DÜSSELDORF, GERMANY (Nov. 12, 11:40 a.m. EST) — Materials makers saw only one shade in the multicolored logo of K 2007: green — as in biodegradable, bio-based, renewable or any other suitable buzzword for plastics derived from anything but oil.
At least a dozen companies launched new or improved bioplastics at the event, held Oct. 24-31 in Dusseldorf. The focus was a result of the global emphasis on conservation of natural resources that has sprung up in the wake of wider recognition of global warming.
“From a product perspective, depending on oil-based feedstocks is not sustainable,” said Nandan Rao, vice president of technology for DuPont Co.'s performance materials unit.
“There's been tremendous escalation of [oil] intermediate prices, and that can't always be passed down the value chain. That impacts material use and causes a decline in value. We really have to look at alternatives.”
Wilmington, Del.-based DuPont was active on the bioresin front at K, launching new grades of copolyester and nylon resins based on renewable resources. The company also confirmed that its plant in Loudon, Tenn., is running at its full capacity of 100 million pounds per year. That plant makes propanediol, the raw material for DuPont's Sorona bioresin.
Corn-sugar-based Sorona resins made in Loudon will be commercialized by the end of the year, officials said. The materials now can use corn stalks and leaves as feedstock instead of just the grain, Rao said.
A new grade of Hytrel RS elastomeric copolyester can be as much as 60 percent bio-based by weight and has potential in automotive air-bag door covers and similar products. A flexible nylon based on castor oil also is being developed for use in filaments for toothbrushes, paintbrushes and seating.
Further market acceptance could lead to an expansion in Loudonville two years from now, Rao said. Overall, DuPont will spend $8 billion by 2015 on a number of green projects, including biofuels.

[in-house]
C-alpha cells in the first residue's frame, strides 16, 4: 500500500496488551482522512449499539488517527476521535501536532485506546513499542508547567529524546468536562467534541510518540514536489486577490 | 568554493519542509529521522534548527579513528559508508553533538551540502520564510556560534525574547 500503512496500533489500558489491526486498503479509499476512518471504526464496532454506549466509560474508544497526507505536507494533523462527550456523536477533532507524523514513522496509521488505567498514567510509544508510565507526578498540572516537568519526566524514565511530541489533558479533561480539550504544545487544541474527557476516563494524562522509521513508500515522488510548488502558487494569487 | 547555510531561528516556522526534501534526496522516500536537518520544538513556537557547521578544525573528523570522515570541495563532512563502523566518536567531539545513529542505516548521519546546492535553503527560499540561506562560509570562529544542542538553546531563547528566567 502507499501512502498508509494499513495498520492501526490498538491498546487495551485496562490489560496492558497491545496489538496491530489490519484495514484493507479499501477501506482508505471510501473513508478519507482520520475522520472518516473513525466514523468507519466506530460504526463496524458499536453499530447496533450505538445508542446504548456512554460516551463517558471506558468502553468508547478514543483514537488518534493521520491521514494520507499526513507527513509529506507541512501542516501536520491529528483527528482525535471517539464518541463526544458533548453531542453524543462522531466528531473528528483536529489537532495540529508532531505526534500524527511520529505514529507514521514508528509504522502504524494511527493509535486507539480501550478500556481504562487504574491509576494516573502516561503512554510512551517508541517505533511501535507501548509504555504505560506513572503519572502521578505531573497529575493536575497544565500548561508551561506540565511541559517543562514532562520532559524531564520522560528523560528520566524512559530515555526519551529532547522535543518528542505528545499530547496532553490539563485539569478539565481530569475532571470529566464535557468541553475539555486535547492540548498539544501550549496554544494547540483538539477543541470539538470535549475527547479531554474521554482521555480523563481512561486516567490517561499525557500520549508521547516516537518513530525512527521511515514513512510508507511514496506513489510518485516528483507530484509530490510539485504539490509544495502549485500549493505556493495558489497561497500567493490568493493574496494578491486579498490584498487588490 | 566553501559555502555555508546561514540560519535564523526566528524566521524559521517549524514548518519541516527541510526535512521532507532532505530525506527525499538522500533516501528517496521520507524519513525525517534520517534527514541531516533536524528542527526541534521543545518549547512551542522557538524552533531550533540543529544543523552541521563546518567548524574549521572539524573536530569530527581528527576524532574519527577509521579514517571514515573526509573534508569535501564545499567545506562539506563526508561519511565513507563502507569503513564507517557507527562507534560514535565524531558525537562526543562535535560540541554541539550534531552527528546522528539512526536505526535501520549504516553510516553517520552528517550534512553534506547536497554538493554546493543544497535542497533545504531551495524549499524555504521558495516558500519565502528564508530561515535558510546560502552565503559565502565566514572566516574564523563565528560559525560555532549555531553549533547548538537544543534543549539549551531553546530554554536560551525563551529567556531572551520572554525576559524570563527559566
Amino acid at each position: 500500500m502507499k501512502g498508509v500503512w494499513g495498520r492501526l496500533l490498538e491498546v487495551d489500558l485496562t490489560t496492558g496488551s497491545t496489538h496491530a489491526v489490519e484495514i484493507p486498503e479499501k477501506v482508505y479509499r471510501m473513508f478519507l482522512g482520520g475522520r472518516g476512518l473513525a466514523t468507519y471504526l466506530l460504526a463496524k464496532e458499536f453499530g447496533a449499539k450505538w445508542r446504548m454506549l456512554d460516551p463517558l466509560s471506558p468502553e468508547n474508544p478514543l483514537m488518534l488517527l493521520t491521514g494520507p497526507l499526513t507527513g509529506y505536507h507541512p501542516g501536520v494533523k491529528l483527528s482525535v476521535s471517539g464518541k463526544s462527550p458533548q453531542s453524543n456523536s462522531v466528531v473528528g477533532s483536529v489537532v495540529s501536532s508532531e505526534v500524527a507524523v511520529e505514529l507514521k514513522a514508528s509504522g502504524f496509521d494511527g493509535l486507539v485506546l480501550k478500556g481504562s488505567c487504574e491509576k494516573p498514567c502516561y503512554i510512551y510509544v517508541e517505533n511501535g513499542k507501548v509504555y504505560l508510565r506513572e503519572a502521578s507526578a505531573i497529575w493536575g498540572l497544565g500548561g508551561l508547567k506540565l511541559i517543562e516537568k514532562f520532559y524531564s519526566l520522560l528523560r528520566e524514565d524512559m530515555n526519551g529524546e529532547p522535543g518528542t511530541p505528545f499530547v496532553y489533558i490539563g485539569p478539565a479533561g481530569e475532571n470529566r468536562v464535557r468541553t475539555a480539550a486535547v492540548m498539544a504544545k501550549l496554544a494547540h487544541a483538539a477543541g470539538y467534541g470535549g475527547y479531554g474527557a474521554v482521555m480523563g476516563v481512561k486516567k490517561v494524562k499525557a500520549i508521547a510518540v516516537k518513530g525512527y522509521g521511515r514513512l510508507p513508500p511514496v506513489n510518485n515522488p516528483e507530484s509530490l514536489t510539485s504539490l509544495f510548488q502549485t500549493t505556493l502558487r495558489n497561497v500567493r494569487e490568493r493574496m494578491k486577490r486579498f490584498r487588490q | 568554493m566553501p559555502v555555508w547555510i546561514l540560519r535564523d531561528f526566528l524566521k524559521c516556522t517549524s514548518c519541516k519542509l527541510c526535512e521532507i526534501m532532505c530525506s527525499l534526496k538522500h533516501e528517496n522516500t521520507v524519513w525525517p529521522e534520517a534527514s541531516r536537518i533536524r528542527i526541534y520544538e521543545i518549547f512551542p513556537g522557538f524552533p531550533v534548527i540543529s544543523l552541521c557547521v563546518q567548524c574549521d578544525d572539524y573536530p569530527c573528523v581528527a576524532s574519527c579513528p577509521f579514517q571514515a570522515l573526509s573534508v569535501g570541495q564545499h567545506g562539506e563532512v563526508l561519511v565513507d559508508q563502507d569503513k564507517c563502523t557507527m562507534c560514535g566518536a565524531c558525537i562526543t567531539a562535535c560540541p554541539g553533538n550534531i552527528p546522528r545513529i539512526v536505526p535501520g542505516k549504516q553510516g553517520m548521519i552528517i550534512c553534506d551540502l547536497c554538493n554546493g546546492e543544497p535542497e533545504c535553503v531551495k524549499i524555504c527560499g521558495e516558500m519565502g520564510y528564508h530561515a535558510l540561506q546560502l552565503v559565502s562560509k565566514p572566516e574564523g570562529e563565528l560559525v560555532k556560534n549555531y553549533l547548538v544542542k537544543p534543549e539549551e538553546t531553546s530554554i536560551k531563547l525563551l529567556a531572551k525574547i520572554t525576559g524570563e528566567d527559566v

“Consumers are more aware, and they're experiencing the impact of global warming,” Rao said. “Plastics consume a lot of energy, and that results in carbon dioxide emissions. People want the same type of products today, but without a detrimental effect to the planet.”
Clariant Masterbatches has taken a similar approach with a line of color and additive masterbatches designed for use with polylactic acid, polyhydroxyalkanoate and other bioresins. The firm, based in Muttenz, Switzerland, also has developed additives that are compatible with post-consumer polyethylene.
Elsewhere, Barcelona, Spain-based Merquinsa Mercados Químicos SL has thrown its hat into the bioresin ring with new grades of thermoplastic polyurethanes introduced at K 2007. The new products — Pearlthane Eco and Pearlbond Eco — can be made with a range of renewable resources, including castor oil and its derivatives, Merquinsa President Jose Luis Ayuso said at the show.
In Brazil, South American petrochemical giant Braskem SA confirmed its plans to open the world's first sugar-based polyethylene plant in 2009.
SÃ£o Paulo-based Braskem will open the 440 million-pound-capacity plant in Triunfo, Brazil, pending approval of Braskem's management board early next year, said Chief Executive Officer Jose Carlos Grubisch.